I don’t like the diary approach. It reminds me of the mumblecore movies I’ve watched and didn’t like: fishing for meaning (and, really, I’m looking for information, not meaning) by being mundane, day-to-day, “real”. When I read festival news, I just wanna hear about the goddamn movies — how they were received, maybe what the director said in a press conference before / after, that sort of thing — for the purpose of remembering what to watch next year, when the films become available outside of festivals.
Yes, I’m a real person! Thank you for noting my article – I hope you can get past the byline and read the rest…! I just discovered this site, and it’s very much like one I was writing for called Filmcatcher, where I worked for a really cool editor named Damon Smith (same set up: watch, read, comment). Unfortunately that site is on indefinite hiatus, so I wanted to see if I might be able to write something for The Auteurs. I just started back up as a freelance film critic after a long illness – that’s why there is not much by me floating around yet. Glenn, is there an editorial department where I could send queries or submissions? Regardless, I’m happy to have discovered this site and joined and I’m going to take a look around…(the middle name is Paul, which makes things worse or better, not sure). Oh yeah, and I noticed there are a bunch of posts about ‘disturbing" films – my next article for GreenCine is "Disturbing Night At The Movies’ a list of the top 25 or so – should be fun! Thanks Simon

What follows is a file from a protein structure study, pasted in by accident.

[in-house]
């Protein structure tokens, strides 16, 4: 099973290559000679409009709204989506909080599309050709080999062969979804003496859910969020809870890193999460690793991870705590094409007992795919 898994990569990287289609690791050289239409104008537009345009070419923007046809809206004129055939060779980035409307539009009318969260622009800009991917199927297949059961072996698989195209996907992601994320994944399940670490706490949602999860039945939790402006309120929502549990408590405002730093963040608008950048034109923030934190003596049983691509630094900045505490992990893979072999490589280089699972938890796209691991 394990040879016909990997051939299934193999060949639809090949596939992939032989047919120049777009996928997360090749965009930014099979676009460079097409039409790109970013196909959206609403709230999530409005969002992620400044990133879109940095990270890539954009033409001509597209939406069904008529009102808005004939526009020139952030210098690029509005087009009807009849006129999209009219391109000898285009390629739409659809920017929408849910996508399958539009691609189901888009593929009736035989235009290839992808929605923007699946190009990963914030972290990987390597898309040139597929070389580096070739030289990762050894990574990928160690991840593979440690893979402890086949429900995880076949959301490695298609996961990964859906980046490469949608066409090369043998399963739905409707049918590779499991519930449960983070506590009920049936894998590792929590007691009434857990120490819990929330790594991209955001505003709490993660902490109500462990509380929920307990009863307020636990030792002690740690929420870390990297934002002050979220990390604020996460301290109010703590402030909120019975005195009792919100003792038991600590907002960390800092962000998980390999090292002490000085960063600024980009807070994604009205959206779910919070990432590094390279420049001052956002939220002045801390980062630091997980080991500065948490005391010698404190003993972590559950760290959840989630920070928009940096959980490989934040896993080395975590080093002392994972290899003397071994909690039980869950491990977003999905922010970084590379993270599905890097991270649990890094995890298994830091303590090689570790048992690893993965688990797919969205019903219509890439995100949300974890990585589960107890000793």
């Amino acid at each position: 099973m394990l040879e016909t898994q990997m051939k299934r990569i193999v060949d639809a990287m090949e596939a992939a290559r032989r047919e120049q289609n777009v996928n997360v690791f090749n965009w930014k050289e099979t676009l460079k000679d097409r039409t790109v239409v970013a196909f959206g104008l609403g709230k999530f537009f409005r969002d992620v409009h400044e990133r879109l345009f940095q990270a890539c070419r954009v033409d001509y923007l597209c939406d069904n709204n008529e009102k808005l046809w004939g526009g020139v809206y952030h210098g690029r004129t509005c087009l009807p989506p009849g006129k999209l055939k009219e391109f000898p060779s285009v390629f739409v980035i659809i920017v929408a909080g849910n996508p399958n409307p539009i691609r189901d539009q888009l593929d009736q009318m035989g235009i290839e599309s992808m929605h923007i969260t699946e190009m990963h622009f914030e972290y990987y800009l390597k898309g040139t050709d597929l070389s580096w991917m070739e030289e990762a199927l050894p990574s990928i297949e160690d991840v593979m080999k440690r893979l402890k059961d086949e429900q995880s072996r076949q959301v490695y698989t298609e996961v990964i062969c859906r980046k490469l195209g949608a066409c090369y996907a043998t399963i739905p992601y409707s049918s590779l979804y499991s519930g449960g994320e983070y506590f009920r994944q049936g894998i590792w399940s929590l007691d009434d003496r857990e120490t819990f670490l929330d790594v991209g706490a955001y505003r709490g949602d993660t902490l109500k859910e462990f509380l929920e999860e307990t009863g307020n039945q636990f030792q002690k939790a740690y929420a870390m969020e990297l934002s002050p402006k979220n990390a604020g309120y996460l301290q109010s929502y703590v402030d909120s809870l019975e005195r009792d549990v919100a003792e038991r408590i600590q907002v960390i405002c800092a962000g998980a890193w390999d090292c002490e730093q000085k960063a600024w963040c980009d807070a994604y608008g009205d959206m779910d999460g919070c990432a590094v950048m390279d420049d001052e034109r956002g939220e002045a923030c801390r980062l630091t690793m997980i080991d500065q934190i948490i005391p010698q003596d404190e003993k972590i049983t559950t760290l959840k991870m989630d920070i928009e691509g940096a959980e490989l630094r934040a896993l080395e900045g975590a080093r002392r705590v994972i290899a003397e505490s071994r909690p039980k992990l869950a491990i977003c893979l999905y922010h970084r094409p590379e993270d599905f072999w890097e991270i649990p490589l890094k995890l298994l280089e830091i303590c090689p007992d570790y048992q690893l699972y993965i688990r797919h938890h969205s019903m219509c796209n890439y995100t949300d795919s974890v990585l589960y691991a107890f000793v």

Simon, thanks for solving this mystery! Contact me at and I’ll give you the info you seek.
As to the ‘diary entry’ style of writing, it depends on the author. If you write in a witty and interesting manner, I’m likely to read about anything you’re doing. Look how interesting David Foster Wallace made that Lobster Festival, for example. That guy could visit a port-a-potty on a construction site in Philadelphia and I’d want to read about it (of course he’s dead, so that adds to the buzz). Unfortunately, there’s a dearth of wit and writing ability on these, the internets (not on this site, obviously). I appreciate your stamina in being able to keep up with the exploits of Jeffery Welles, as I stopped caring a few years ago. Keep up the good work!
Supporting Josh’s “keep up the good work” proposal. I read the notebook often but never have any constructive to say. Hopefully it will encourage the writers to know that there are probably more of our kind, appreciating their posts in silence. Keep up the good work!